Up to 30 per cent of dairy calves worldwide don’t get enough vital antibodies before birth to ward off the risk of diarrhea caused by E. coli and other bacteria. The condition can be deadly to the young animals, said Becs Hiltz, a PhD candidate in animal science in the Faculty of Agricultural, Life & Environmental Sciences.
Though calves do get antibodies through colostrum — their mother’s milk — they don’t develop immunity right away.
“Calves are born with a functional immune system, but it is slow and can take two to three weeks to respond to any sort of disease they may encounter.”
In addition, they can only absorb the antibodies within the first 12 to 24 hours of life — something Hiltz wants to change through a better understanding of how the antibodies are absorbed.
The last research exploring that specific function was done in the 1980s.
“I want to start up where those studies left off”
She is tagging antibodies in colostrum to track when it’s picked up by the calves, concentrating on the middle intestine area. Biotin is one of the trackers and gold is the other.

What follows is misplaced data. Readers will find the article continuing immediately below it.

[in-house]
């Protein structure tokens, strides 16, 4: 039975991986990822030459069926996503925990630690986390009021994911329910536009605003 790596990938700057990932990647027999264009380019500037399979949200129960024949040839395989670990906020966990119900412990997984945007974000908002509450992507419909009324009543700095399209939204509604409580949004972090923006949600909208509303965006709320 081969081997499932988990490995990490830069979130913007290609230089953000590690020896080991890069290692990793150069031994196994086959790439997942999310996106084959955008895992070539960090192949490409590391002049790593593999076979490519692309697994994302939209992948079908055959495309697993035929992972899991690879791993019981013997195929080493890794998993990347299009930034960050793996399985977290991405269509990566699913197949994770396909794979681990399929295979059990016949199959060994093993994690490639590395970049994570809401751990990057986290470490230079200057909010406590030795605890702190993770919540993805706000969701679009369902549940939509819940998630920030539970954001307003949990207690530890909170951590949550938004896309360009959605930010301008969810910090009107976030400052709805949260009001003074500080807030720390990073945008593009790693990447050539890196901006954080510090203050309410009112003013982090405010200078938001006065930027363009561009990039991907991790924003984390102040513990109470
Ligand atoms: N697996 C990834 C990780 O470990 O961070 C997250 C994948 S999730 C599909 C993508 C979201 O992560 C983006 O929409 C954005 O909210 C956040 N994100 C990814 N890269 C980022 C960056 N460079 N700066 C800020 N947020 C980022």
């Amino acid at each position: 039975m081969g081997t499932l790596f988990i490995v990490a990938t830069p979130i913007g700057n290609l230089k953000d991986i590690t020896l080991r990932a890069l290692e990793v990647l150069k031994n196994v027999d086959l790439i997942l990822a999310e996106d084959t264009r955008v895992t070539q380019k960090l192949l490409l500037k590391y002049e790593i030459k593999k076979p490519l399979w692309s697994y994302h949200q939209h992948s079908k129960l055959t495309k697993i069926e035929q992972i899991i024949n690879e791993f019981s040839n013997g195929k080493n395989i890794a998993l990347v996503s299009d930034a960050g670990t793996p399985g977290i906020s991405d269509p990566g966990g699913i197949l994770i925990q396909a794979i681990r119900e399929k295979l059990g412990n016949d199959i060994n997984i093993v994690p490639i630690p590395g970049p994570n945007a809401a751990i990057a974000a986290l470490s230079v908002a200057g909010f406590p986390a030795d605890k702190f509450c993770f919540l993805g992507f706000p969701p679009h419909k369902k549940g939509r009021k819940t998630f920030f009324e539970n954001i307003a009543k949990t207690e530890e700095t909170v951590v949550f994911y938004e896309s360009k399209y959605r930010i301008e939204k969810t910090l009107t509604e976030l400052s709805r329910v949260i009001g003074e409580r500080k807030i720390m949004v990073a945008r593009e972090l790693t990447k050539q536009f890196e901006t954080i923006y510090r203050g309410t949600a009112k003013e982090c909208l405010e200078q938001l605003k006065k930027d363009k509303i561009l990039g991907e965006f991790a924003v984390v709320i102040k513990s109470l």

Through a 2019 study she did as a master’s student, Hiltz was able to determine that butyrate, a fatty acid that increased antibody uptake in piglets, had the opposite effect in calves by actually decreasing their already brief window of absorption.
She aims to find out how to improve antibody absorption and maybe widen the window of time calves have to absorb antibodies.
“That gives the farmer more time to get colostrum into their calves, especially those born overnight or between work shift changes. If we could get the absorption window to two days instead of 12 to 24 hours, that would be incredible,” she said.
“How a calf is fed in its first hours of life will affect its milk production two years down the road; if calves get enough antibodies, they’ll produce more milk in their first two lactations,” she said.
“So the first four hours of life is essential to get colostrum into calves, and any extra time we can give farmers is going to be huge.”
Hiltz’s work is supported by the Natural Sciences and Engineering Research Council of Canada, Zinpro and the Alberta Milk Endowment Fund.